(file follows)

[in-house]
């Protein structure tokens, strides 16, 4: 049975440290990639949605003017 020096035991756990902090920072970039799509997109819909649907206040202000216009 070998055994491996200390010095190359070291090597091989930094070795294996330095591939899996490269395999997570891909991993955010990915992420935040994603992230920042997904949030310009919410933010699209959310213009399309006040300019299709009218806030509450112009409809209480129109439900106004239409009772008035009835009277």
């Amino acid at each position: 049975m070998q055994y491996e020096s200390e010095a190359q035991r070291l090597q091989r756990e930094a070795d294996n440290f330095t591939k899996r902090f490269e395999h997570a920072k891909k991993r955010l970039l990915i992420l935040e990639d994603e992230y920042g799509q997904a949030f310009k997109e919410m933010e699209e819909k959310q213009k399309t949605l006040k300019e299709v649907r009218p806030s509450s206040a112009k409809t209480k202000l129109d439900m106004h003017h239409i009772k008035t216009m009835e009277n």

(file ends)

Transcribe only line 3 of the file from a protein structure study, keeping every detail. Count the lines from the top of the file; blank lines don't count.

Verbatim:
């Amino acid at each position: 049975m070998q055994y491996e020096s200390e010095a190359q035991r070291l090597q091989r756990e930094a070795d294996n440290f330095t591939k899996r902090f490269e395999h997570a920072k891909k991993r955010l970039l990915i992420l935040e990639d994603e992230y920042g799509q997904a949030f310009k997109e919410m933010e699209e819909k959310q213009k399309t949605l006040k300019e299709v649907r009218p806030s509450s206040a112009k409809t209480k202000l129109d439900m106004h003017h239409i009772k008035t216009m009835e009277n």